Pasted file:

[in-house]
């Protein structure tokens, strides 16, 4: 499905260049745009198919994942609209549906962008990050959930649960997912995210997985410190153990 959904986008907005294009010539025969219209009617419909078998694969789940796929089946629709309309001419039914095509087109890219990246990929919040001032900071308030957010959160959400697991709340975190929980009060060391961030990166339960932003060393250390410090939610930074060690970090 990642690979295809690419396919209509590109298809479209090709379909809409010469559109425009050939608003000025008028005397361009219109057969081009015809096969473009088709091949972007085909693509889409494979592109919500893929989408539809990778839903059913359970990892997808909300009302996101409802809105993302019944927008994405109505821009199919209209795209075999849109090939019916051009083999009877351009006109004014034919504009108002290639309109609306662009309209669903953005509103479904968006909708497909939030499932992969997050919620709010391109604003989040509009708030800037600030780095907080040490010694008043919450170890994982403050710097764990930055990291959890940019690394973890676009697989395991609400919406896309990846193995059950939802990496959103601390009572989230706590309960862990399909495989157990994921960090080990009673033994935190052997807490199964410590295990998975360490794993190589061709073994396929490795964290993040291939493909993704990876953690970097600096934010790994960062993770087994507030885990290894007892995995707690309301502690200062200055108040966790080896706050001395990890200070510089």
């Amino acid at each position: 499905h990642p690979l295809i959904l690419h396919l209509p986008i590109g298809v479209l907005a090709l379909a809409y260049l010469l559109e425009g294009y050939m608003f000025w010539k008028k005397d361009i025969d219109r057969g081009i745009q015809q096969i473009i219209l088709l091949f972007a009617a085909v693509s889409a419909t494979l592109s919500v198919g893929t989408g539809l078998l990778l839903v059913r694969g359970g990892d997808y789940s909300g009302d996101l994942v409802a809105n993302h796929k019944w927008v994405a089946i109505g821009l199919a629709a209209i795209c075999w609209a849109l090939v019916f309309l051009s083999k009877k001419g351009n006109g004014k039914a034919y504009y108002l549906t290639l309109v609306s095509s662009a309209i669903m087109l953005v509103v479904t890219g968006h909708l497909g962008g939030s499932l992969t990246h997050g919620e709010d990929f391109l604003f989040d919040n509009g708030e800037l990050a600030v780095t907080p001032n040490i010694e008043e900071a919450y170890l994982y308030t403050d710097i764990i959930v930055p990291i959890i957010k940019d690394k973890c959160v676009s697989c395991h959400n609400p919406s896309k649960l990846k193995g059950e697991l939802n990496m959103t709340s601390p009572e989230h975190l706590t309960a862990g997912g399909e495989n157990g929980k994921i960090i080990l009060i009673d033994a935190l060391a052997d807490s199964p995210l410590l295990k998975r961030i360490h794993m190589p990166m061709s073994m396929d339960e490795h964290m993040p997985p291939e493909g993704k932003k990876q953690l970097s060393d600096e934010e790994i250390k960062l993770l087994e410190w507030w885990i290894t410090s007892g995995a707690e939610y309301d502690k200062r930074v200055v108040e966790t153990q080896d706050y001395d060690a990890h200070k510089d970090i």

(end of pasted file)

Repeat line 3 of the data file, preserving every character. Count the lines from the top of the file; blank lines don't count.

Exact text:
């Amino acid at each position: 499905h990642p690979l295809i959904l690419h396919l209509p986008i590109g298809v479209l907005a090709l379909a809409y260049l010469l559109e425009g294009y050939m608003f000025w010539k008028k005397d361009i025969d219109r057969g081009i745009q015809q096969i473009i219209l088709l091949f972007a009617a085909v693509s889409a419909t494979l592109s919500v198919g893929t989408g539809l078998l990778l839903v059913r694969g359970g990892d997808y789940s909300g009302d996101l994942v409802a809105n993302h796929k019944w927008v994405a089946i109505g821009l199919a629709a209209i795209c075999w609209a849109l090939v019916f309309l051009s083999k009877k001419g351009n006109g004014k039914a034919y504009y108002l549906t290639l309109v609306s095509s662009a309209i669903m087109l953005v509103v479904t890219g968006h909708l497909g962008g939030s499932l992969t990246h997050g919620e709010d990929f391109l604003f989040d919040n509009g708030e800037l990050a600030v780095t907080p001032n040490i010694e008043e900071a919450y170890l994982y308030t403050d710097i764990i959930v930055p990291i959890i957010k940019d690394k973890c959160v676009s697989c395991h959400n609400p919406s896309k649960l990846k193995g059950e697991l939802n990496m959103t709340s601390p009572e989230h975190l706590t309960a862990g997912g399909e495989n157990g929980k994921i960090i080990l009060i009673d033994a935190l060391a052997d807490s199964p995210l410590l295990k998975r961030i360490h794993m190589p990166m061709s073994m396929d339960e490795h964290m993040p997985p291939e493909g993704k932003k990876q953690l970097s060393d600096e934010e790994i250390k960062l993770l087994e410190w507030w885990i290894t410090s007892g995995a707690e939610y309301d502690k200062r930074v200055v108040e966790t153990q080896d706050y001395d060690a990890h200070k510089d970090i």